The UEFA Euro 2016 is slowly moving towards the end and the very last kick can not come soon enough for many people. That is a statement that seems to be accurate for a lot of football fans as well this time, especially after the match between Croatia and Portugal. There were enormous expectations to this match because some of the biggest stars in European football play on these two teams, but it turned out to be the first World Cup/Euro-match since 1966 without a single shot og target. The first shot came after 116 minutes, just four minutes before the end of the 30 minutes of extra time. The goalkeeper gave a return that resulted in the second attempt on target.
I heard many disappointed and even angry people because they had been seduced by the expectations media had helped to fuel, but maybe it’s not wise to build expectations up to an unrealistic level?
There was a Norwegien slogan a few years ago saying something like this: Life is more fun for people who like football. Not to be arrogant, but it didn’t appear to be a lot of amused people when Croatia and Portugal played. Incidentally, I spent the evening watching an episode of Foyle’s War, which is a series I enjoy almost as much as Sherlock Holmes. I wasn’t disappointed at all.
Speaking of expectations, the Norwegian national team created a few in the 1990’s when our golden generation qualified for two World Cups and the UEFA Euro 2000. The highlight came when our homegrown heroes defeated Brazil in the 1998 World Cup. That created some impossible expectations and many people couldn’t understand that it wasn’t likely to happen every time we tried to qualify.
The man who scored the winning goal against Brazil, Kjetil Rekdal, was the first Norwegian to play in yellow football shoes. Real men had always worn black shoes with a couple if white stripes. Anything else just wasn’t right. It’s common with all sorts of fancy colours today, but when this player put on his yellow shoes the commentators went bananas. Rekdal didn’t start the championship well and of course the shoes had failed us. He was too concerned with looking good and the shoes were far too yellow. Today you see all the colours of the rainbow on the field and people would probably think there was something wrong with you if you insisted on the classic black shoes with white stripes.
What about footballers with pink balls? That may not be as controversial as it once was because there are teams that play with pink jerseys, such as the Italian clubs Juventus and Palermo. I don’t know why, but maybe they want to make pink gender neutral?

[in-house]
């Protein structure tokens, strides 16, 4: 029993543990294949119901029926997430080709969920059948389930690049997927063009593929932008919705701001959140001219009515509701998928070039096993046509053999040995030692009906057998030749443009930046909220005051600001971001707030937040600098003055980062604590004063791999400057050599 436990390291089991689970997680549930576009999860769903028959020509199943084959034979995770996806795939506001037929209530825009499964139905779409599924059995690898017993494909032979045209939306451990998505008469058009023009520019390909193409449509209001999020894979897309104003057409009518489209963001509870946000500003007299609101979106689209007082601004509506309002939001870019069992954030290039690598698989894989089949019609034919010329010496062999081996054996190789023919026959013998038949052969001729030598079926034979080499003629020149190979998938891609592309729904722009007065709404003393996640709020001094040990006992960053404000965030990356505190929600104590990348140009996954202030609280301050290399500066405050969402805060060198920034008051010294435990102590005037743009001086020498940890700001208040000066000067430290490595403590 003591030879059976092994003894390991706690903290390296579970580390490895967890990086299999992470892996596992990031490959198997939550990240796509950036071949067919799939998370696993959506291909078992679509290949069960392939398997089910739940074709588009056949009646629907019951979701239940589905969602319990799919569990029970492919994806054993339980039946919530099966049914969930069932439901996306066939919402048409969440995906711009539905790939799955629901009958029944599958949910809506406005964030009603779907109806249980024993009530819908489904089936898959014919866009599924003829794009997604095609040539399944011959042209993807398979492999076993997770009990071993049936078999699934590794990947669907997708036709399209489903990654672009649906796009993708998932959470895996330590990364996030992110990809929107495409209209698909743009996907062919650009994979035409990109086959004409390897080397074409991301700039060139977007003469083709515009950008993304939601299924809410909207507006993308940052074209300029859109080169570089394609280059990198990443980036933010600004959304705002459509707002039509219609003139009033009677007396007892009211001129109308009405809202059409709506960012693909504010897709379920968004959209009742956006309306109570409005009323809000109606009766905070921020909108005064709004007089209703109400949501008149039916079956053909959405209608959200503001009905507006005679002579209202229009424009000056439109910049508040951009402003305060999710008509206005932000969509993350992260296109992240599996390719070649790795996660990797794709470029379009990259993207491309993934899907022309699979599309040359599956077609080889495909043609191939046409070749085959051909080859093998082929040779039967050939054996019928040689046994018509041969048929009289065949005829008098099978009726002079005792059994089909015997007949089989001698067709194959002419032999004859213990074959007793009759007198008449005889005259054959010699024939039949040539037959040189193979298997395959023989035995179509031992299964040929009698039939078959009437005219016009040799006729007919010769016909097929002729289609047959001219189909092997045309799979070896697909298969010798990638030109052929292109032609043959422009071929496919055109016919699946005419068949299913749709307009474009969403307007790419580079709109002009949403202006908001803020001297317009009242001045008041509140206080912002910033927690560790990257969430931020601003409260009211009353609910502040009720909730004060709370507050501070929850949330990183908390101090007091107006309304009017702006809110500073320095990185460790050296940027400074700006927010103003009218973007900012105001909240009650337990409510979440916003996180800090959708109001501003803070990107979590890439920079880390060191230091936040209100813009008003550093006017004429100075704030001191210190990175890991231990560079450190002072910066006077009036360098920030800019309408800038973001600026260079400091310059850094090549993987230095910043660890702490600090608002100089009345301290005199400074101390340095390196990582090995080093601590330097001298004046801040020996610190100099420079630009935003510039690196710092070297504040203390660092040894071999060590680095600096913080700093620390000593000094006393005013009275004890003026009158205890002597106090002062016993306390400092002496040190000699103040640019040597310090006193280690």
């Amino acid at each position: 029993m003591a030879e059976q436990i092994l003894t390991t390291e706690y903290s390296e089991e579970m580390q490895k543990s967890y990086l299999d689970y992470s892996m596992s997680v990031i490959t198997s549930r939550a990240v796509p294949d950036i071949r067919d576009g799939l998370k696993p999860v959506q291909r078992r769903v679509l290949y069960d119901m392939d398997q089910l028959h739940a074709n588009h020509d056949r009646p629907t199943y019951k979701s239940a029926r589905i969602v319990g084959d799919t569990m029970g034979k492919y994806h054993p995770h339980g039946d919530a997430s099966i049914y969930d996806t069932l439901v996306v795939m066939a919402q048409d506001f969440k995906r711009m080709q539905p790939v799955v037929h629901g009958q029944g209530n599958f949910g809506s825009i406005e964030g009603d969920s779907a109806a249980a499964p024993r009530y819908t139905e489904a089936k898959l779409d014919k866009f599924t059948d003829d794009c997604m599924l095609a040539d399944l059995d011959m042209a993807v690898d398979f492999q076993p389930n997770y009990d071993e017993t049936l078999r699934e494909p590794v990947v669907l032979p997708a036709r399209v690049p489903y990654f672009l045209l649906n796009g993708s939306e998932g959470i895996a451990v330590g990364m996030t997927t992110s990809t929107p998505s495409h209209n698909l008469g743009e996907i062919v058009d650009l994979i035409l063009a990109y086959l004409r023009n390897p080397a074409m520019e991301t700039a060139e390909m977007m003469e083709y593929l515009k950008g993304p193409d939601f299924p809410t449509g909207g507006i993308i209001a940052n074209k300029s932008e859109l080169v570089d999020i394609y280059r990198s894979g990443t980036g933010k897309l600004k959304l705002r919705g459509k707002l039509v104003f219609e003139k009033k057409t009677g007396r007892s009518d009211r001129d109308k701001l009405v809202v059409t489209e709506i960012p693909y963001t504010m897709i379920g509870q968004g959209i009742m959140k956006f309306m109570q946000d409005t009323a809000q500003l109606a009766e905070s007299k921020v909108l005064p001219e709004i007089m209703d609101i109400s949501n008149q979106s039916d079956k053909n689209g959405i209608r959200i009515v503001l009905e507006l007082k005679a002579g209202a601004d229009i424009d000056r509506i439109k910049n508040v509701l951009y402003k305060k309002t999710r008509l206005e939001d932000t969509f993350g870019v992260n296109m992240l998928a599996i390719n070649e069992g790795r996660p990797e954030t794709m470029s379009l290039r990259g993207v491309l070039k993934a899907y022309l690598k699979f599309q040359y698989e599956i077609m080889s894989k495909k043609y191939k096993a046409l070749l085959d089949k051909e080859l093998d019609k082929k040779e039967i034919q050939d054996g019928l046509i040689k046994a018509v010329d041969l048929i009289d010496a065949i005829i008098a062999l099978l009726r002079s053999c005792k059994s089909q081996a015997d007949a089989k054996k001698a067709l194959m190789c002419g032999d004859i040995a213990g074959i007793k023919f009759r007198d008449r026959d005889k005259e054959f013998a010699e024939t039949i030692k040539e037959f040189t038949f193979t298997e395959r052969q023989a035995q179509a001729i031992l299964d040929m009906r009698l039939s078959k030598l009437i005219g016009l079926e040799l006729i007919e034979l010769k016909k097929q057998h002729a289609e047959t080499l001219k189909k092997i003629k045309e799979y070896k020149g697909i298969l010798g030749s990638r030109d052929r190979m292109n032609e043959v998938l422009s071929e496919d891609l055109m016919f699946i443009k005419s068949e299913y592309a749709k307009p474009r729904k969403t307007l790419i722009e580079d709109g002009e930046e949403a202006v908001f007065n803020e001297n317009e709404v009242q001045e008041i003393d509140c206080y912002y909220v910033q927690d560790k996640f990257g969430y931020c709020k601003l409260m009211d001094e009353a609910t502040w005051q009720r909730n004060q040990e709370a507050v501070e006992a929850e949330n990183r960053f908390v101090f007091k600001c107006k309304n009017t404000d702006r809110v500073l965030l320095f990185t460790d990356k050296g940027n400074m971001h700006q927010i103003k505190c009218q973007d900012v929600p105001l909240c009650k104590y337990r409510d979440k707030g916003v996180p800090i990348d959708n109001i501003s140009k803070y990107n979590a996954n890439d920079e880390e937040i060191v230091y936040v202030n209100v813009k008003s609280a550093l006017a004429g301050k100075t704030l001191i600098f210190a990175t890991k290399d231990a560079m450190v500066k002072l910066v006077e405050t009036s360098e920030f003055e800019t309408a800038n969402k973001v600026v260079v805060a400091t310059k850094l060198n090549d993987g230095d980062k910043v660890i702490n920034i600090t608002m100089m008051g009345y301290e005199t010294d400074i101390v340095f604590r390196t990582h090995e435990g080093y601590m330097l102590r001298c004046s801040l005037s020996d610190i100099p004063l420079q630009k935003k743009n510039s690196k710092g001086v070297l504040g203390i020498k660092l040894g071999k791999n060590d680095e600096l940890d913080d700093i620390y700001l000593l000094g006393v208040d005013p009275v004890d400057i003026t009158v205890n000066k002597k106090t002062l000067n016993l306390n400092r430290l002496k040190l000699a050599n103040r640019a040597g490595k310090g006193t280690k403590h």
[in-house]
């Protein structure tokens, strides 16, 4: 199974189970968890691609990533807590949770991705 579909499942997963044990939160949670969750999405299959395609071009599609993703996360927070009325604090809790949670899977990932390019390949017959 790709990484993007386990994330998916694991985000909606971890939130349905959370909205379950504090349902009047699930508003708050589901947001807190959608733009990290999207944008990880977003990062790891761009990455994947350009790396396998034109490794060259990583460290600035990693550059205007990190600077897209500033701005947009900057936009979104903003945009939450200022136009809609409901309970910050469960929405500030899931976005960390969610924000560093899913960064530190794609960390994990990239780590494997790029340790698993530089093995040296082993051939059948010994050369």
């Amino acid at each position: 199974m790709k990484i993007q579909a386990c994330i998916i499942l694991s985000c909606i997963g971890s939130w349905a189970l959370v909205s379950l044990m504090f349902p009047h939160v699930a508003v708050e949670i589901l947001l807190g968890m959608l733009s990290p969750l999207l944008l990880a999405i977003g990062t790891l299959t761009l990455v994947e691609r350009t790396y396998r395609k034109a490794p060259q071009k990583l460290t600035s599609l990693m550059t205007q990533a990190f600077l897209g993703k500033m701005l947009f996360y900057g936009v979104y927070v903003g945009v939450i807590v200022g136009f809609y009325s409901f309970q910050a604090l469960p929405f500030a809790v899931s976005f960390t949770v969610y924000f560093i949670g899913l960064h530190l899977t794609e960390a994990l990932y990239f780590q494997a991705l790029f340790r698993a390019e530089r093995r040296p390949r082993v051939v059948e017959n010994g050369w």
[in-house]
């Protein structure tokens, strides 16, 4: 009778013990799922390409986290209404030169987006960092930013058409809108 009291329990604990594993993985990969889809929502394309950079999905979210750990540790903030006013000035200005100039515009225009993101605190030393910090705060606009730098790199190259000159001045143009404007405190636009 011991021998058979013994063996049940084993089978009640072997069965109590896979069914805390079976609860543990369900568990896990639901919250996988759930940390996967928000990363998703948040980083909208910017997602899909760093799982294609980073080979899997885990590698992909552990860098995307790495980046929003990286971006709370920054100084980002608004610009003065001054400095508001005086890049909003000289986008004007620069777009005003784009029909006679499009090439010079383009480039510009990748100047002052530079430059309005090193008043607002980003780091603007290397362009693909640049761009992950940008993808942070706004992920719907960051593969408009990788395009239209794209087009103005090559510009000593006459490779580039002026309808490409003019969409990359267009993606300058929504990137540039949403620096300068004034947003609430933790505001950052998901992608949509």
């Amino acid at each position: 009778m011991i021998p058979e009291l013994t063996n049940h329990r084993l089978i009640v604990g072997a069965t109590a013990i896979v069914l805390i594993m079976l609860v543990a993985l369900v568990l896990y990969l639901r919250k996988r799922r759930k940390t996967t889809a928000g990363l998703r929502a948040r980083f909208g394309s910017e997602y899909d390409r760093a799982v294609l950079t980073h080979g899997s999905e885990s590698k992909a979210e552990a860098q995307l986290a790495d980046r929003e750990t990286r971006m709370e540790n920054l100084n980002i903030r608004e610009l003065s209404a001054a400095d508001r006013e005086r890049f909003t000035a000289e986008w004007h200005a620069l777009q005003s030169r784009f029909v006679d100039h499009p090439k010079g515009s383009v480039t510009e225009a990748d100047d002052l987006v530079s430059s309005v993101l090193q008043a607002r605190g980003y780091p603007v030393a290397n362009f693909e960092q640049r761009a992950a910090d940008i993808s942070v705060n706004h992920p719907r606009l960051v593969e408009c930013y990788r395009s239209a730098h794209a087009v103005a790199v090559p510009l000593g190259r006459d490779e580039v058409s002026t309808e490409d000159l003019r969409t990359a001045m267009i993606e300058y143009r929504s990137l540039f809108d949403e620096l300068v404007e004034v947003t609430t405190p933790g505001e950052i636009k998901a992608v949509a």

This reminds me of how complicated we tend to make things. There was a lot of controversy when Lego started selling Lego Friends a few years ago. I don’t think this happened when another brand made Hello Kitty building blocks, but many saw Lego Friends as problematic because it was aimed specifically at girls. The attitude today is that there is no difference between girls and boys, so they need gender neutral toys. I haven’t researched whether or not science confirms this, but what I have observed suggests that it’s not that simple.
I have been to a few kindergartens and after school programmes as a parent and teacher, and I get the impression that girls in general are not interested in classic lego. According to the old mindset boys like objects, while girls prefer relationships. There seems to have been a belief in education in Norway that this barrier will disappear if we employ more men in kindergartens, but these men won’t make a difference if they don’t actively try to change things, and maybe gender neutral isn’t going to work magic after all. It may seem to work in kindergarten, but it could become a problem in schools. Girls may get many benefits from their interest in communication, but this is not going to help them in mathematics.
The old mindset encourages boys to become adept in mathematics and girls in languages. I think it might be wise to encourage girls to play with objects other than Barbie, Hello Kitty and My Little Pony. These are great for role play, while Lego develops problem solving skills (lateral thinking), creativity, coordination, 3-D thinking, but it also involves a great deal of communication and cooperation when children build something as a team.
I have a feeling that girls play more with lego if the blocks are more “girly.” I bought a lot of lego when my daughter was the right age for it, but she didn’t show any interest in the usual colours (I believe black, green, red and yellow are the most common). She prefers pastels, in particular pink, and if that’s what it takes, I don’t see any harm in it.
My daughter just had a birthday and two of her gifts were a pink football and a scooter. She played before too, but she feels especially proud when she rides her scooter to the neighbourhood football field. That sounds like success to me, although some would argue that pink as a girly colour is the definition of prejudices.